A film about Northwest hip-hop from

Ear Protection

Rebelz are three members, Justin Murta, Christopher Webb, and Darius “Professor Icee” Green. The group’s debut Ear Protection in 2002 is an earnest effort to tackle current events, politics, youthful angst, and the myriad issues facing society. For instance, “But I gotta protest that which I detest, I might just ask why the f*** should I be righteous,” from “Shame Train.”

“Til The World Endz” begins with a soundbite from a paranoid Islamophobic preacher, and the lyrics relate to Armageddon and the end of the world. “Solar flares, meteors track and impact the surface, continually bombarding souls, four horsemen riding on innocent fools.” Rebelz take it to the Land of the Rising Sun on the Japanese-language track “Kinjisuten” which Google clumsily tells me is a phrase meaning “approximate stainless.” This must be a case of something getting lost in the translation. “Limited Senses” continues the earnest themes of the album. “I don’t need guns or flames to convert all the peoples, in the eyes of Jah we are all equal.”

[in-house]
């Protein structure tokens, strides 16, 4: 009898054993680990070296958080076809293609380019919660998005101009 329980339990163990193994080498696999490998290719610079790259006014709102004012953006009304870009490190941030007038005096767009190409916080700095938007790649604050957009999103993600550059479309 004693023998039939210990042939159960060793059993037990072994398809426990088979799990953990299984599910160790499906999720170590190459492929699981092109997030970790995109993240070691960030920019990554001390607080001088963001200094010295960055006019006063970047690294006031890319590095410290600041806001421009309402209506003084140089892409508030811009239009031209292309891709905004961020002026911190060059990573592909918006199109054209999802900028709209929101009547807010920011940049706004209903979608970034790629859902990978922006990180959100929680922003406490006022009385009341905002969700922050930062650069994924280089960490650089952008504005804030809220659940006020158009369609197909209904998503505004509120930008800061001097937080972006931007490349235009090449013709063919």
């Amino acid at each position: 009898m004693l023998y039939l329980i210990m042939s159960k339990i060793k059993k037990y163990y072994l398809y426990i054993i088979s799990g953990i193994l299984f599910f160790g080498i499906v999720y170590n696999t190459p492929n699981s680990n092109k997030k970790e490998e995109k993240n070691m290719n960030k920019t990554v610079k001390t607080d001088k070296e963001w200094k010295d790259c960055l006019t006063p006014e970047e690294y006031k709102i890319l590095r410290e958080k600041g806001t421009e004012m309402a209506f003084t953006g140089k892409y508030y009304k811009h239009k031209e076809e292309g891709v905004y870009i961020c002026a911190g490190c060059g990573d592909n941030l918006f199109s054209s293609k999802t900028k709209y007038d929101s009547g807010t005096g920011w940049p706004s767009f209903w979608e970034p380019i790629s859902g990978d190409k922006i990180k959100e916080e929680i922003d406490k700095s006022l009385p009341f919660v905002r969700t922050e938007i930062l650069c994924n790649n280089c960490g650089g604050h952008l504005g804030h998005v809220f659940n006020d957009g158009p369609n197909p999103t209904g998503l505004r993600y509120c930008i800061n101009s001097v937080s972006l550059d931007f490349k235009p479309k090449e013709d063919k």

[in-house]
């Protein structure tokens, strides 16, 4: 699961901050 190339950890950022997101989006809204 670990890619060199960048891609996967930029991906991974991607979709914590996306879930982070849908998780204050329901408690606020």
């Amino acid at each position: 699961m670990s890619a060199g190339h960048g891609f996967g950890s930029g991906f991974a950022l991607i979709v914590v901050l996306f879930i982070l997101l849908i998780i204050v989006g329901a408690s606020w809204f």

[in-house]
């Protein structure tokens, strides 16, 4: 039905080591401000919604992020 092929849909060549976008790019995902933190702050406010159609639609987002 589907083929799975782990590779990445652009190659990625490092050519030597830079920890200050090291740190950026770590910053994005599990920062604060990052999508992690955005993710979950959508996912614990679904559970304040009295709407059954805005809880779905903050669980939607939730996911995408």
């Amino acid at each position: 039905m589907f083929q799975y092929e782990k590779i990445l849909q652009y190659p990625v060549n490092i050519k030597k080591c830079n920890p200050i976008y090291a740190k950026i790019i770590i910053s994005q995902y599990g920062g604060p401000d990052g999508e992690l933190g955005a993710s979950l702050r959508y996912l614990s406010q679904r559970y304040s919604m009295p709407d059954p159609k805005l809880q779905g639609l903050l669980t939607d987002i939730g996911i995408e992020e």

My favorite cut on the album is “Rebelz Are Back.” Many of the tracks on Ear Protection get lost in their self-seriousness and pedantry. This is not necessarily a bad thing as I’m all for intellectual explorations, but rap needs to be fun too, not just a classroom experience. “Rebelz Are Back” takes a break from the self awareness, and because it does it’s an excellent track. The twangy beat is addictive from the first few seconds, and the lyrics let you turn off your brain. “First class Unabomber style with the word blast, ya heard that? Throw up your fists I’ll throw a bird back.” There’s even another verse in Japanese to chew on. Did I mention that the album is earnest? Written by Novocaine132

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